THE Faculty of Trinity College having followed the example of our own august body, the students are lamenting the results of a three-cornered rush in which the former body came out ahead. The Tablet editorial opines that the tendency of our collegiate system is toward law and order. Our short experience would lead us to congratulate them on this conclusion.

STRAINING sweetness, - kissing through a veil. - Ex.

THE editors of the Anvil have somewhere gotten possession of a back number of Old and New, and in an editorial they criticise the "regatta literature" of the periodical in question very severely. We should be very happy to quote them and let Harvard know what Dartmouth thinks; but the ungrammatical structure of their article is a bar to our so doing, from a feeling of deference to the Magenta and its readers.

YALE has had its Thanksgiving Jubilee, and the Courant and Record gladly fill their columns with the nonsense characteristic of the occasion. If an address on the "Ramifications of the Forensic Hyperbla," relying for its wit on poor spelling and lack of punctuation, be a sample of the performances, we cannot wonder that impromptu diversions in the way of bean and flour contests were acceptable to the audience. For a real "jolly wow" give us a Yale merrymaking.

THE College Days of Ripon is at hand, and is a very readable sheet throughout. We admire the enterprise in journalism at an institution where the Freshman Class "boasts twenty-seven members," and the Sophomore is barely a "quorum."


PRINCETON has formed a new boating association, and they are going at once to work. They have to row on the canal.

A STRICT regard for the truth compels us to say that there has n't been that amount of practice going on since the ball-meeting that would warrant us in betting our ducats on the success of Ye College Nine. - Williams Review.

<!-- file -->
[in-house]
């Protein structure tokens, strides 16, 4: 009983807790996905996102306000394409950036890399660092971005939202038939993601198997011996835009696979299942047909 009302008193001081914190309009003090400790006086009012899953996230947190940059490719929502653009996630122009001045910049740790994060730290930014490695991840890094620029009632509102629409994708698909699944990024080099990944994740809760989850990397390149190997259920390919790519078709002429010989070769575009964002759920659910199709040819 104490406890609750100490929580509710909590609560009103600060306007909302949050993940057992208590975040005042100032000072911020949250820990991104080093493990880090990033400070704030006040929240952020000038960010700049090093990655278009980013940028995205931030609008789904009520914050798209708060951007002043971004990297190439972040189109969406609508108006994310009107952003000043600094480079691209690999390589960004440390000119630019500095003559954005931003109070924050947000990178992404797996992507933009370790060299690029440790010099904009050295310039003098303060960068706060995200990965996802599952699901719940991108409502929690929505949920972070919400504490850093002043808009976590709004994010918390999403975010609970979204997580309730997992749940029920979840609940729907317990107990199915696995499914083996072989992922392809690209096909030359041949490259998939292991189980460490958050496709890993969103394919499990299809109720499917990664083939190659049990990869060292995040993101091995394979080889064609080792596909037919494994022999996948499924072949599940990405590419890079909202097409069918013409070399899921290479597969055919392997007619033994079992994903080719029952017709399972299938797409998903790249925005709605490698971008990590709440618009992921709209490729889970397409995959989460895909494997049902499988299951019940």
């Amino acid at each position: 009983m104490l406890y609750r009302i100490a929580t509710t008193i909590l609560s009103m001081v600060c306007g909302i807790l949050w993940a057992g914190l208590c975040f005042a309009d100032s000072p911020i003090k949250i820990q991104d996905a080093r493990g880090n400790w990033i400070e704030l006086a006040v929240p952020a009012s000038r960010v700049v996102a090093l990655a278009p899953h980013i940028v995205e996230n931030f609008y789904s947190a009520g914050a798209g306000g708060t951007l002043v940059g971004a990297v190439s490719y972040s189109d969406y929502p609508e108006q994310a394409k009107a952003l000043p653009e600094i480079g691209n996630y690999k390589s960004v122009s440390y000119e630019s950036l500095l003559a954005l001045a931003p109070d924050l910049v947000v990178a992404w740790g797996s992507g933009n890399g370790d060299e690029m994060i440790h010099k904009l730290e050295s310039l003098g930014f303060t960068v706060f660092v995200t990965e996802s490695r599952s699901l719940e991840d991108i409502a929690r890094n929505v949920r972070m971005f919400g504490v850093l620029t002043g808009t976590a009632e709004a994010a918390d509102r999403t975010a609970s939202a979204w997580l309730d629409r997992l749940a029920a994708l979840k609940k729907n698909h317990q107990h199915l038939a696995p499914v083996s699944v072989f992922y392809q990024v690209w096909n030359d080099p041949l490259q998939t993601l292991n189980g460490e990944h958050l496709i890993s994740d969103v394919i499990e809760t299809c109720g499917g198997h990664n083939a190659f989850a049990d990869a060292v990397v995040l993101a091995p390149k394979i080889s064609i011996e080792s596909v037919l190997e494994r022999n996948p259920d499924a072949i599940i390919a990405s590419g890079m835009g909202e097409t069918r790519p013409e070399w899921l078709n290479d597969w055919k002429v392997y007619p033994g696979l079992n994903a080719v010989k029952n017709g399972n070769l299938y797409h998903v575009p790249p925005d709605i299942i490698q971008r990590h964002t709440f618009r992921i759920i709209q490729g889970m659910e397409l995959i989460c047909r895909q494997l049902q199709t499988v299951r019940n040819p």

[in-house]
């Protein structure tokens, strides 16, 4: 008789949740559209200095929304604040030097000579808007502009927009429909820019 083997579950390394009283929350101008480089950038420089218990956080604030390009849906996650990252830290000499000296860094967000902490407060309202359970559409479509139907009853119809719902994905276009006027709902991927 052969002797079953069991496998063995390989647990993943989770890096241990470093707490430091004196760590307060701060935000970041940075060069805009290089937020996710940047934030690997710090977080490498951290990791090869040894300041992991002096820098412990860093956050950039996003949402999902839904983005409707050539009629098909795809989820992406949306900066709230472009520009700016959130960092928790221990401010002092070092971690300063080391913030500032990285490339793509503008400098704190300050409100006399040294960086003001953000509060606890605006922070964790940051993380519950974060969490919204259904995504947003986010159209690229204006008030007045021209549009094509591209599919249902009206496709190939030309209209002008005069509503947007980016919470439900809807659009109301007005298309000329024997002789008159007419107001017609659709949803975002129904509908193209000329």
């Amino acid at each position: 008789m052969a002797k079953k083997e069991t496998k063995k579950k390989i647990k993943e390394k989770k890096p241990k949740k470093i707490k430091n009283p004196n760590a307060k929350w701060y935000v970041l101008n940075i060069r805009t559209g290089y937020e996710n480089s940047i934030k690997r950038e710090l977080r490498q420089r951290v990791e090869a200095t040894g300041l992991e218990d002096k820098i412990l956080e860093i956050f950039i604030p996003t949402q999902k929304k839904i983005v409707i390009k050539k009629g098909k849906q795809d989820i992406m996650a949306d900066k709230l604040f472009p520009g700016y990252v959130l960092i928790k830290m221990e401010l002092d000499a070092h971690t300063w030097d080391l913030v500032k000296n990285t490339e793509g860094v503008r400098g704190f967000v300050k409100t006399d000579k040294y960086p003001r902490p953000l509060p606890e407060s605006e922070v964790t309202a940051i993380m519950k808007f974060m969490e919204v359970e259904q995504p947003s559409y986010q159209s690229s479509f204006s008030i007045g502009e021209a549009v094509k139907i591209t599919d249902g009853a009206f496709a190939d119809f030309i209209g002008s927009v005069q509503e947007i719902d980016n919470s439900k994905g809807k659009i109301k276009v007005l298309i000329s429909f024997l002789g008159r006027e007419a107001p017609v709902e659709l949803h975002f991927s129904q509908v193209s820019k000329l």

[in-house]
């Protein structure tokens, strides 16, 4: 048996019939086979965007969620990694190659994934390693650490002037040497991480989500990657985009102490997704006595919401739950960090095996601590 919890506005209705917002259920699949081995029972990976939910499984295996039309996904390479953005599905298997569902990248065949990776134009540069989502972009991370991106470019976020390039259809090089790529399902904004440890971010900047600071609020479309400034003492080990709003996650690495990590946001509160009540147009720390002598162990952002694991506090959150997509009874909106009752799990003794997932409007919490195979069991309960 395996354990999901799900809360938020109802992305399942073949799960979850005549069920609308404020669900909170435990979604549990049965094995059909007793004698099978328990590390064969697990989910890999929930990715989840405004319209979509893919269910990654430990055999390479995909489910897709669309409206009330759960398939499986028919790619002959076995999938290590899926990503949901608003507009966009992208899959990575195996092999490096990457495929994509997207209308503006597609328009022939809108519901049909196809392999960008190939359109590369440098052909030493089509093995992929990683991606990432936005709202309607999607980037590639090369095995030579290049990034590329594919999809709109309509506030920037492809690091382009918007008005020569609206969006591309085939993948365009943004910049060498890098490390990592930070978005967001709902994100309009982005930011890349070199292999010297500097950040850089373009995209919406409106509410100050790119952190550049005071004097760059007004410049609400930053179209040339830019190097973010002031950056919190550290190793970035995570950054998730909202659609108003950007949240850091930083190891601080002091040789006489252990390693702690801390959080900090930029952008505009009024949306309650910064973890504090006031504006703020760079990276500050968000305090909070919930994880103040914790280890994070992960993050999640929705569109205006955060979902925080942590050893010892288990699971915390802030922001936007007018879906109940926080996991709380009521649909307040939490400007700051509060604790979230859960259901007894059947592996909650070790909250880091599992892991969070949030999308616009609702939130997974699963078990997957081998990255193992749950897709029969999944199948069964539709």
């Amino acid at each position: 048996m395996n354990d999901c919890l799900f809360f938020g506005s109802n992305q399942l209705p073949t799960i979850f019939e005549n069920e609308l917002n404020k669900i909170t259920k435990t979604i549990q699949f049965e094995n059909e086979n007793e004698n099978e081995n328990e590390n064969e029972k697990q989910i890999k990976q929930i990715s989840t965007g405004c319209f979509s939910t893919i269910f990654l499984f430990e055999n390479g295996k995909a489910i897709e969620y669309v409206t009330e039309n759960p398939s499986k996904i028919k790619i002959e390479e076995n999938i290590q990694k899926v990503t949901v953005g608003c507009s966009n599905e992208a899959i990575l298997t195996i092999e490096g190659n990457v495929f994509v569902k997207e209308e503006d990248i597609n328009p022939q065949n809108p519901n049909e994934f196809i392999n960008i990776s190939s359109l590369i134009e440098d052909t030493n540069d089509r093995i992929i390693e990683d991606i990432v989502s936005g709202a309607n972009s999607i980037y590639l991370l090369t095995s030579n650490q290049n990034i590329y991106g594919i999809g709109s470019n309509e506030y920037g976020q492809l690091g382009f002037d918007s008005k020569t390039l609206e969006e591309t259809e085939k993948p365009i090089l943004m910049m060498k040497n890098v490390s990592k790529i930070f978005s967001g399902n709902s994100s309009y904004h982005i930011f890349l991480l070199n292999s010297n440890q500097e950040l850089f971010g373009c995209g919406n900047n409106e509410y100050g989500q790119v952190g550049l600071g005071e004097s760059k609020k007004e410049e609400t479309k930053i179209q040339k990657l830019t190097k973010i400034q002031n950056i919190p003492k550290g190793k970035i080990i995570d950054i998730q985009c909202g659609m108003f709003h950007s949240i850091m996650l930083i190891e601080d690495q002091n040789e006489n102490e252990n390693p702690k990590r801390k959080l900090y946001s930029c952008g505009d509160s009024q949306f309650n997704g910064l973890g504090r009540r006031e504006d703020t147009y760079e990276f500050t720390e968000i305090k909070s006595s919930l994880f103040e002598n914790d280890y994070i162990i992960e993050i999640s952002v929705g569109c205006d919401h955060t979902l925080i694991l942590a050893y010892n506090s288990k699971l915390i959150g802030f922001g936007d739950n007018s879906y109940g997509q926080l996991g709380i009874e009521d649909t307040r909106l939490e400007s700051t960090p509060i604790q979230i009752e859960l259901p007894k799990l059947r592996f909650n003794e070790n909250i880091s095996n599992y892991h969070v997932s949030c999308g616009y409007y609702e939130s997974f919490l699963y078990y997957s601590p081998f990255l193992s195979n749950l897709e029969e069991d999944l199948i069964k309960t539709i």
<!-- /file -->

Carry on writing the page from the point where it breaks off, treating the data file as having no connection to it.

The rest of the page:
THE leading article in the Neoloean goes to prove that this is not an age of progress. After reading the above we don't blame it for holding such a belief, at least so far as its own self is concerned.

WE have received the Vox Humana, a musical journal published by George Woods & Co., organ-makers in Cambridgeport. The music is well selected, and much of the reading matter is interesting.

ONE night last week a Sophomore was spending the evening at the rooms of some lady friends. After delaying his departure as long as good manners would permit, he confessed his fear of being "gobbled" by the "Fresh." His fair friends agreed to accompany him back to his room. Accordingly, with three "high-school gum-drops" as his escort, he sallied forth; and so did the "Fresh"; and the result was that the "Soph" was pumped. He is now trying to persuade the unprejudiced public that he was going home with the girls. - Chronicle.

THE Yale Record tells us that we have too high an opinion of our foot-ball regulations, and thinks Yale is really competent to conform to them without acquiring any wonderful amount of additional proficiency in the art. We are quite pleased to see the little sheet so loyal and true to its Alma Mater and the ability of her proud sons, and are only afraid its very patriotism has caused it to indulge a wee bit in braggadocio.

A PROFESSOR in the Cornell University (a graduate of Harvard) is going abroad, in an official position, accompanied by his wife, in December. Any gentleman who would like to intrust a son to such care, for study and travel, will please address, "Professor," Drawer 29, Ithaca, N. Y. References: Hon. J. M. Francis, Minister to Greece, Professors Peabody and Gurney, Cambridge, Mass., President A. D. White, Cornell University, Professor A. L. Wheeler, Yale College, Professor H. L. Eddy, Princeton. - Ex.

WE believe our UNIVERSITY one of the first in the land, and believe that facts will bear us out. - University Echo. Carry us out.

IF any one says that " cider is the spirit of the Fall College Press, shoot him on the spot." If you can't find the spot, shoot him in the oesophagus. - Review.

PRESIDENT ELLIOT of Harvard denounces government aid in the matter of higher education. But when President Elliot was President of the Massachusetts Institute of Technology, which received government aid, he did n't denounce government aid so much as he does now. Note that down! - Cornell Times.